NCN Council’s appeal for increase in NCN funding

Wed, 07/17/2024 - 09:00
Kod CSS i JS

The NCN Council has appealed to the Minister of Science for an increase in NCN funding by 300 million zlotys from 2025 onwards. “The Polish scientific community needs stable support to nurture their talents and develop ambitious research projects,” the NCN Council members wrote in their resolution. The increased funding would trigger, e.g., a higher success rate in NCN calls and discussions on how to make the salaries and scholarships for researchers more realistic.

In their appeal to the Minister of Science Dariusz Wieczorek, the Council members point out that the NCN is crucial for the development of science in Poland, while the increased funding would be an investment in the future that could be beneficial for the society at large and could contribute to Poland’s technological, economic and social development.

Between 2018 and 2023, the NCN budget was virtually frozen, with its grant-in-aid for research funding increasing by merely several percent, from 1.226 billion zlotys to 1.392 billion zlotys. This made the NCN unable to fund some very good projects. In 2023, only 11 percent of researchers applying to the NCN had their projects funded.

The situation improved earlier this year, with the Minister of Science deciding to increase the NCN budget by 200 million zlotys. This allowed us to fund 584 highly evaluated projects on our waiting lists. “Additional funds ware used as well as possible to fund the most valuable research projects in various scientific disciplines and research fields,” wrote the NCN Council members in their resolution. Funding was awarded to 322 projects on the waiting lists under OPUS 25, PRELUDIUM 22, MAESTRO 15 and SONATA BIS 13 and 262 projects under OPUS 26+LAP/Weave and SONATA 19.

The Council members emphasised that from 2025 onwards, the NCN budget should include the current increase in the grant-in-aid by 200 million zlotys and be additionally higher by 300 million zlotys. The Council members further held that this would allow us to fund more projects and resume discussions about the limited number of grants, how to make the salaries and scholarships more realistic, indirect costs, etc.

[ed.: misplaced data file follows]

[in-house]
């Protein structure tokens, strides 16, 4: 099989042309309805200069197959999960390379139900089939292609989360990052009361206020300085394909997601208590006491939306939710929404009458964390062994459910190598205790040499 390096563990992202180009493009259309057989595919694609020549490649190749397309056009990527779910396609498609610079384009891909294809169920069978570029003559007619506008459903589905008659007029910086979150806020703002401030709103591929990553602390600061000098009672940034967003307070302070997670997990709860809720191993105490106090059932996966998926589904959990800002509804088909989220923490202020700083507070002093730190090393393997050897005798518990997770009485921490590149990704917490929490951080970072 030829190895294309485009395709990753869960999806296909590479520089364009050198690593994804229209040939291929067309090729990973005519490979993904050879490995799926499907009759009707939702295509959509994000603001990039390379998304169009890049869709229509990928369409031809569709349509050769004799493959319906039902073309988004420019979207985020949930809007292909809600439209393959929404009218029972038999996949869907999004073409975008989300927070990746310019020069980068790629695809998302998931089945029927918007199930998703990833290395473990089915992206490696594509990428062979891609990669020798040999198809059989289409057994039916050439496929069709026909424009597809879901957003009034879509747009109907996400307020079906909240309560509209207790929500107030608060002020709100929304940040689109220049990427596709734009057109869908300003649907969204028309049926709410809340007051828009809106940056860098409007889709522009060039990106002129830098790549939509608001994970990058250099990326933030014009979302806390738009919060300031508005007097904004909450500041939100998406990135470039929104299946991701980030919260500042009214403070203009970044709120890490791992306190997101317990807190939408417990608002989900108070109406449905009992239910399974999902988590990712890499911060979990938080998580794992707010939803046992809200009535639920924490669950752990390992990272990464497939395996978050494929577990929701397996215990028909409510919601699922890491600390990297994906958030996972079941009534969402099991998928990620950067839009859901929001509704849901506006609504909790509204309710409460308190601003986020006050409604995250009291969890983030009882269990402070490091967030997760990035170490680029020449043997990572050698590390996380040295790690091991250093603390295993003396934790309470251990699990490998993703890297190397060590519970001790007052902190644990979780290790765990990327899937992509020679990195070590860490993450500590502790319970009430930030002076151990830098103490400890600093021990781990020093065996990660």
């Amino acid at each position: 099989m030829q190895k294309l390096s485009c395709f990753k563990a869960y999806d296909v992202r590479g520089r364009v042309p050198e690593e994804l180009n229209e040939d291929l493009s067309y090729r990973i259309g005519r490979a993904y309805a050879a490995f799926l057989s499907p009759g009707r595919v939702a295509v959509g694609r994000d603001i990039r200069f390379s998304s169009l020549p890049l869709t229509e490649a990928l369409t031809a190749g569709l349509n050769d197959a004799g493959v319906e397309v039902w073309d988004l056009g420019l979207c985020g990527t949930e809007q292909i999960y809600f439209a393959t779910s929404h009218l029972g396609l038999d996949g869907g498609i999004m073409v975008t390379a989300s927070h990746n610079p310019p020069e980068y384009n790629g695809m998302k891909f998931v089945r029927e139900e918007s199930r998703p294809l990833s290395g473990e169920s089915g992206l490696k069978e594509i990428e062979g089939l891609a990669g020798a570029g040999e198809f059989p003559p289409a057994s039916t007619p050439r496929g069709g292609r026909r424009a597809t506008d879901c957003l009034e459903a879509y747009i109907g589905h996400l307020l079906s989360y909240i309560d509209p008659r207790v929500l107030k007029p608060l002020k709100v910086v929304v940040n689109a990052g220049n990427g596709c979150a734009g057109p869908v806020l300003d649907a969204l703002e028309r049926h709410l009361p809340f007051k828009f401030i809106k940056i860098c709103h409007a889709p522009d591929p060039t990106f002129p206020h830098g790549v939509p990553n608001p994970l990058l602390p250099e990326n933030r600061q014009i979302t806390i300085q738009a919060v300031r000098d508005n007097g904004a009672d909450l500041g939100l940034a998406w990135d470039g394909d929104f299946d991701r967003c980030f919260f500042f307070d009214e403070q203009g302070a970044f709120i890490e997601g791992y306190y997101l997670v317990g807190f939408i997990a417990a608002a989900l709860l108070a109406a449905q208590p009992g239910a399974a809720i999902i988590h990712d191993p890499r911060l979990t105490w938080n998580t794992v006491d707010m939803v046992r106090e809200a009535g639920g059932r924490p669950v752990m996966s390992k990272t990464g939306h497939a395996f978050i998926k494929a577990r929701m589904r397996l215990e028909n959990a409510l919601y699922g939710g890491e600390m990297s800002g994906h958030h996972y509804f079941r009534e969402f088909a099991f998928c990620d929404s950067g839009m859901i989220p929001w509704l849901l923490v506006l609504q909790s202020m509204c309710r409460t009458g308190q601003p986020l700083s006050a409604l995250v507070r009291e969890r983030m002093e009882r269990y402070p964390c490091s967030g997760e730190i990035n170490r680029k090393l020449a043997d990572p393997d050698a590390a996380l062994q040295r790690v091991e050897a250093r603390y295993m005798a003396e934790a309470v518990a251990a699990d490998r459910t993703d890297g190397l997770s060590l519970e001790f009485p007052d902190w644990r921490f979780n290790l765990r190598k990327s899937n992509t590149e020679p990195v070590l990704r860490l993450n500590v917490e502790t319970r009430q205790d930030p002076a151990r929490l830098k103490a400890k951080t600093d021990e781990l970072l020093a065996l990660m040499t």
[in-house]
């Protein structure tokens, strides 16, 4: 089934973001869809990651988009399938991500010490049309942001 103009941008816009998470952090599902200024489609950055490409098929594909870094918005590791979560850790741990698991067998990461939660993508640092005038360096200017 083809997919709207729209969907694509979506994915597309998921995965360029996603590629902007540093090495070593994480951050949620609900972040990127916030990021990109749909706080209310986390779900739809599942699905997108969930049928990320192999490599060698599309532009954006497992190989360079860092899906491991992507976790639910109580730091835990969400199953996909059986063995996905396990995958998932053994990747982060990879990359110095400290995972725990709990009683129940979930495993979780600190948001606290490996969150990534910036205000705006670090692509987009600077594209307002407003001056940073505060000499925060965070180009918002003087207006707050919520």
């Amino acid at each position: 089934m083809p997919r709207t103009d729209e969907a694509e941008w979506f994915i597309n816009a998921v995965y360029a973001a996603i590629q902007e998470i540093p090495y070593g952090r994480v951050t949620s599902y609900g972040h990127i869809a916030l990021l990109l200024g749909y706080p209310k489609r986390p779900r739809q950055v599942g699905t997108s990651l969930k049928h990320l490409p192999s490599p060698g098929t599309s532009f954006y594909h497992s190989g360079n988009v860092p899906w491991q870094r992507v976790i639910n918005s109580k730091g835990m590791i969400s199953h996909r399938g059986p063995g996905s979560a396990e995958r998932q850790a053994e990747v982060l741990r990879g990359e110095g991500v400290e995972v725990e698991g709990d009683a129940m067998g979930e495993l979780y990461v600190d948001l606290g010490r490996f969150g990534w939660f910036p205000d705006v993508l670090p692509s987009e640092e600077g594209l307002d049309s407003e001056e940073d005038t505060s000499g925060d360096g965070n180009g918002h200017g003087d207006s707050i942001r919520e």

“If the funding of National Science Centre was increased, Polish researchers would be more competitive internationally and have better working environment which could result in an outflow of talented researchers from and inflow of outstanding researchers to Poland,” wrote the Council members.

The Council resolution was adopted on 5 July and send to the Ministry of Science.

Full text of the appeal

The current budget of the National Science Centre, including the additional 200 million zlotys, amounts to 1.643 billion zlotys of which 1.583 billion zlotys will be used for research funding.

For more information on the NCN budget, please go to Facts and figures.

OPUS 28 + LAP/Weave: Pre-announcement

Tue, 07/16/2024 - 12:00
Kod CSS i JS

On 16 September 2024, we will launch the OPUS 28+LAP/Weave call for research projects, including projects within the framework of LAP cooperation under the Weave programme.

LAP cooperation under the OPUS 28 call under the Weave programme

As of 2024, the National Science Centre has cooperated with the following partner institutions under the Weave programme:

  • Austrian Science Fund (FWF) from Austria,
  • Czech Science Foundation (GAČR) from the Czech Republic,
  • Slovenian Research and Innovation Agency (ARIS) from Slovenia,
  • Swiss National Science Foundation (SNSF) from Switzerland,
  • German Research Foundation (DFG) from Germany,
  • Luxembourg National Research Fund (FNR) from Luxembourg,
  • Research Foundation – Flanders (FWO) from Belgium - Flanders.

The NCN as the lead agency under OPUS 28+LAP/Weave will perform the merit-based evaluation of OPUS LAP proposals for bilateral or trilateral research projects carried out under the Weave programme by research teams from Poland, as well as the Czech Republic, Austria, Slovenia, Germany, Switzerland, Luxembourg and Belgium Flanders.

If a research project is recommended for funding, the NCN will provide funds for the Polish teams, while the foreign teams will be funded by their respective partner institutions (FWF, GAČR, ARRS, DFG, SNSF, FNR, FWO).

OPUS LAP proposals under the OPUS 28+LAP/Weave call are eligible as long as they:

  • are drafted by the Polish research teams in cooperation with foreign teams under the Weave programme pursuant to the OPUS 28+LAP/Weave call text, which will be published on the NCN website on 16 September 2024;
  • concern any academic discipline covered by the NCN review panels;
  • involve basic research that has not been funded by the NCN or from other sources;